Easiest quiz you ever took, huh? If you find that your quiz results don’t match what you know in your heart to be your Storyteller Type, then forget the quiz! Go with your gut, because I’m no a quizmaster. Now, let’s go more in depth on The Four Types of Storytellers and what they mean for writers.


The Four Types of Storytellers

I’m starting with the Character Crew because it happens to be my Storyteller Type. If you’re part of the Character Crew, you’re a natural character storyteller. Your stories will hold characters that are more real, more complex, and more relatable than any other Storyteller Type. You might struggle a bit with plot, as any challenge your characters face have to bring out their unique personalities, strengths, and weaknesses. But, your stories will connect with readers on a deeply personal level; after reading your stories, your reader will feel understood.

What you’re awesome at:

  • Emotion
  • Character Development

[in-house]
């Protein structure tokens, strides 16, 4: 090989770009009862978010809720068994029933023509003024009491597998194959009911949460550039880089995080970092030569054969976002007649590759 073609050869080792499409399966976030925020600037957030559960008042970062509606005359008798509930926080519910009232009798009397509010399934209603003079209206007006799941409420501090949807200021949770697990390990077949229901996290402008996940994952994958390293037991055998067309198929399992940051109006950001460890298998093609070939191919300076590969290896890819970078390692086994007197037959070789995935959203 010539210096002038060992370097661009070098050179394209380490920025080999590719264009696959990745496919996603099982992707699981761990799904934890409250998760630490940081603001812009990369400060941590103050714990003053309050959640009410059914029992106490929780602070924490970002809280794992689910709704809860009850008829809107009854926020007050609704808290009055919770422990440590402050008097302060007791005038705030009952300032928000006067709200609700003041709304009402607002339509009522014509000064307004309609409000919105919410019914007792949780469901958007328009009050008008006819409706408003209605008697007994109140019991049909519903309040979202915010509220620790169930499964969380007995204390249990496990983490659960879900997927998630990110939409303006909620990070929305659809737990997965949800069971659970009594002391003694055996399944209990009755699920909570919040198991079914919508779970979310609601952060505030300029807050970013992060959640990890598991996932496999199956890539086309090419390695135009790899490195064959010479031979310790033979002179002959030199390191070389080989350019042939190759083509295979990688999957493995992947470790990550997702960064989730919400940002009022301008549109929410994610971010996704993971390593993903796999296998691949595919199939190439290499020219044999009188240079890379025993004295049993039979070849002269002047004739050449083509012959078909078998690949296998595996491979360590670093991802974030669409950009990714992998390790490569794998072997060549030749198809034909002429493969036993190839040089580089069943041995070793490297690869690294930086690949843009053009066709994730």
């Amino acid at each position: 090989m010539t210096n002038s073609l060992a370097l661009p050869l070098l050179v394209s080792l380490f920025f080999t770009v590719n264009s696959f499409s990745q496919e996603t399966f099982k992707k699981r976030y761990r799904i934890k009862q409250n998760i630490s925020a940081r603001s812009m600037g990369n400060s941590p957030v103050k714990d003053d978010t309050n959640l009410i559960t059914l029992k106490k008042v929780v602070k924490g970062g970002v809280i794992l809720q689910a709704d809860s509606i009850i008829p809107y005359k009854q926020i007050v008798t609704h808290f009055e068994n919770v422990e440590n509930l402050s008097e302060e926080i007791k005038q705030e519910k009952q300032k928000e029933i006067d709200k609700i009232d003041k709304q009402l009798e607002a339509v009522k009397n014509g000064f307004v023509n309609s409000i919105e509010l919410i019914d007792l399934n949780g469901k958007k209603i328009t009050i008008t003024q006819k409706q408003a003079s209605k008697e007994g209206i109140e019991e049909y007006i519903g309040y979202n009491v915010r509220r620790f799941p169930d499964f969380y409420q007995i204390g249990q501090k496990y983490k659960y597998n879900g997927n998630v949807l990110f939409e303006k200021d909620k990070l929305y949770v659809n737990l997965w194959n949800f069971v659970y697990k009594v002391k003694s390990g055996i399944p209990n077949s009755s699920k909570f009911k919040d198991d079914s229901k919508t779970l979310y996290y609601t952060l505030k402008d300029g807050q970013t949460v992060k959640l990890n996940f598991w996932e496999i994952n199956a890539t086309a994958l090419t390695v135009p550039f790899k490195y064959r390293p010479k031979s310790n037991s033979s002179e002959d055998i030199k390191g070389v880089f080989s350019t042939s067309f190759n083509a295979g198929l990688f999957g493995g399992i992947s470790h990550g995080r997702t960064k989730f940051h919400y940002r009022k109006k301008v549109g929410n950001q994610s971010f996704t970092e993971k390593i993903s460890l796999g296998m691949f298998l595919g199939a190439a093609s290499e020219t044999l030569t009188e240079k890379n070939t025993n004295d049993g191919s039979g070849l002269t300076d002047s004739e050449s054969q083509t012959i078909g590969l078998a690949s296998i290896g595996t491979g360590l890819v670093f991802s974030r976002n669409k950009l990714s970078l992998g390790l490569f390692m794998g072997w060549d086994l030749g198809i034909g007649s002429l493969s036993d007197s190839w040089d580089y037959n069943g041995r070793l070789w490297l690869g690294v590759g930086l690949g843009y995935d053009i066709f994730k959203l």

• Dialogue
  • Internal Conflict
  • Creating characters that look, sound, and feel real

What you might struggle with:

  • Finding a plot that’s good enough for your awesome characters
  • Creating a story line that will keep readers interested
  • Answering the big question of why your story matters
  • Making your characters seem as real to your readers as they are to you

The Four Types of Storytellers

If your Storyteller Type is The Plot People, consider me officially jealous. For The Plot People, creating conflict is second nature. If you’re one of the Plot People, you’re a natural plot storyteller. Anytime you tell a story, even conversationally, there’s a strong beginning, middle, and end that keeps listeners interested. Your stories have the potential to intrigue your readers, and keep them turning pages late into the night. It might be difficult for you to create relatable characters or fill in the more mundane details of your story, but your writing always has momentum.